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Apr 18, 2012 09:45 PM

Pressure-cooked chickpeas left in pot for hours

I cooked some chickpeas in the pressure cooker and let the pressure come down naturally. But, it had just come down when I needed to leave the house quickly and didn't want to put something so warm in the fridge. (I don't know why I didn't think of just rinsing them in cool water... I was in a rush!) Anyway, I thought I'd be back in 2 hours, but I got sidetracked and the beans sat in the (unopened) pressure cooker for 5 or 6 hours. I rinsed and refrigerated them, but I'm wondering if there is any risk that something bad happened to them in that time. Any insight would be appreciated!

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  1. not a chance. the worst that could happen is they got mushy and then you're halfway to hummus.

    1 Reply
    1. re: hill food

      Agreed. Hummus could get pasty but that's about all

    2. No one can be absolutely sure, but most likely it is fine. The reason is that you have essentially sanitized the pot content when you bought it up to a boil, and you have kept the pot unopened. Now, if you are still unsure, you can always bring your food back up to boil just for a few minutes again.

      2 Replies
      1. re: Chemicalkinetics

        I agree. Any bacteria in the beans should have been killed. The pot is sealed. If you place the beans in a container straight out of the dishwasher, or which you have otherwise thoroughly cleaned, it is likely they are OK. They may have absorbed water, and might be mushy. As CK says, you can't be absolutely, totally sure however. If someone in your home has compromised immunity, you might not want to chance it.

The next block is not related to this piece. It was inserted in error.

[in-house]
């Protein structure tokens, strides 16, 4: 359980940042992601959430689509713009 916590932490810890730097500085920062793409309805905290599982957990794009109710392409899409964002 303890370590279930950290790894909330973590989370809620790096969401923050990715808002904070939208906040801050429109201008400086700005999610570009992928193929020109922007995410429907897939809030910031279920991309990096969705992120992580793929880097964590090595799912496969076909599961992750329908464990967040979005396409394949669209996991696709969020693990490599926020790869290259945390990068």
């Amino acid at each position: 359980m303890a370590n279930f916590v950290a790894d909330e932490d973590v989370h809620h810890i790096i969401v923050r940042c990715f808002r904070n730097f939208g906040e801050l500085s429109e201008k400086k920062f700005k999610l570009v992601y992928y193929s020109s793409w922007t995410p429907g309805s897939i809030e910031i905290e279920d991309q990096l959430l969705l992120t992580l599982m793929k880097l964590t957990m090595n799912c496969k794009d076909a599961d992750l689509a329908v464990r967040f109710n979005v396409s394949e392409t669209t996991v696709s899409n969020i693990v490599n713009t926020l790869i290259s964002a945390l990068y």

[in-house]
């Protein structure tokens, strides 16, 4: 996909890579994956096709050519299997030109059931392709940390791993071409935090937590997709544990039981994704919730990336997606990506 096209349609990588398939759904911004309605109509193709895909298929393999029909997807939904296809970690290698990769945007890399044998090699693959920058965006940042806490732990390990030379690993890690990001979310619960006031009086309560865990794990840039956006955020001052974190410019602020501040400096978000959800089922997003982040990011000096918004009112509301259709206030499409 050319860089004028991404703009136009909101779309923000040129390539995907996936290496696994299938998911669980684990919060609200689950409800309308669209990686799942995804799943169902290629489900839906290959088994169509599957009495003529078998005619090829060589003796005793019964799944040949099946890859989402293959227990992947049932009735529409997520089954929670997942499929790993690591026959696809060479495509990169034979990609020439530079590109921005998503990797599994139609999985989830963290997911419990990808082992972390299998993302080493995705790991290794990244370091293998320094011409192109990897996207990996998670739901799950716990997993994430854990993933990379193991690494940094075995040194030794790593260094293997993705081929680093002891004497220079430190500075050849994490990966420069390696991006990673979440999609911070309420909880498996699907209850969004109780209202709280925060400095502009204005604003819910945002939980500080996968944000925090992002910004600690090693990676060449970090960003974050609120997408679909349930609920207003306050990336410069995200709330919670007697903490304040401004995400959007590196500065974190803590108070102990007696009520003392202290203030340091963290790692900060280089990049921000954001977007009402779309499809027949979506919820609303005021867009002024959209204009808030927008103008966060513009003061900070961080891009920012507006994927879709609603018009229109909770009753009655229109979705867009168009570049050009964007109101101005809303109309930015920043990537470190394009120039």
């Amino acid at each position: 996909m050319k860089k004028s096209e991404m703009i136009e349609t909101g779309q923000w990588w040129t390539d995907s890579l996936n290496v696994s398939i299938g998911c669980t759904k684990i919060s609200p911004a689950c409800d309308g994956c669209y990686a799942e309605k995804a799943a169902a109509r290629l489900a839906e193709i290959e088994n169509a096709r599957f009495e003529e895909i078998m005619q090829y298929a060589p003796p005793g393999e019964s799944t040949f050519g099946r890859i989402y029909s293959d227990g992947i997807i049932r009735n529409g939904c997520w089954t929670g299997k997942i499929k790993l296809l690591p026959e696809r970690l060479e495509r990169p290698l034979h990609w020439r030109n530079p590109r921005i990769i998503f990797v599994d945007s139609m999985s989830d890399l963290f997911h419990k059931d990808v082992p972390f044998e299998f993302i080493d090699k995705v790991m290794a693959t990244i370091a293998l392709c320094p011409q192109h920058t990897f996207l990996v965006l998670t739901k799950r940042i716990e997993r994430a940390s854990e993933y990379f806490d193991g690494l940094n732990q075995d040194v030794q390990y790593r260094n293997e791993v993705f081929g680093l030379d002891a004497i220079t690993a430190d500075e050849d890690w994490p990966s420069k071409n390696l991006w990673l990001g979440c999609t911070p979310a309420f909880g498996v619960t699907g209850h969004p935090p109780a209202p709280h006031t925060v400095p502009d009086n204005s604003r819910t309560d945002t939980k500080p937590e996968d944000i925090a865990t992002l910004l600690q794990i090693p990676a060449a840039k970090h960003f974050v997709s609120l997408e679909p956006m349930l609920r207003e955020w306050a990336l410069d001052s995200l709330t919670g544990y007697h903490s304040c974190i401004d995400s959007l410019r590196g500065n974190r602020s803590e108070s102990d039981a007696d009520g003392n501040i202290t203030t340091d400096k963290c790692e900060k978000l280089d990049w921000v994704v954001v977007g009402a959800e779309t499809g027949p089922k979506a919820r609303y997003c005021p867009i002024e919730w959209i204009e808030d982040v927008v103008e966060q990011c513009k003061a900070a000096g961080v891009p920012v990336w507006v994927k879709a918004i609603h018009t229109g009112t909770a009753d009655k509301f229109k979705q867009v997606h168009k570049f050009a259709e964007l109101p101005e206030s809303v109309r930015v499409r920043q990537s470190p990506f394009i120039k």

1. re: sueatmo

          < If someone in your home has compromised immunity, you might not want to chance it.>

          Very good perspective.

      2. If you are concerned, pressure cook them for 5 minutes, normal release this time. That'll kll anything that might have taken residence and grown in there.

        1. Very, very, very low chance of any problems. The high temperature killed off most bacteria (possibly including tough endospore-formers like the bacteria responsible for botulism), keeping the lid on prevented contamination after the cooking, and 5-6 hours is barely longer than the 4 hour recommendation which is formulated assuming the worst holding practices (that the food does get exposed to significant contamination AND that it's held in optimal temperatures/conditions for bacterial growth).

          In talking about microbes in real-world situations, no one can assure you with absolute certainty that anything is 100% safe, but in this case, your chickpeas should be at least as safe as most things we eat on a regular basis.

          1. Thanks for all the thoughtful replies! I decided to be extra-cautious and re-pressure cook them for a bit. I'm using them for hummus, and I prefer them almost mushy for that purpose anyway. I'm sure I've eaten much riskier foods in my life (salad bars, delis, and picnics come to mind), but when preparing it myself, I am much more nervous!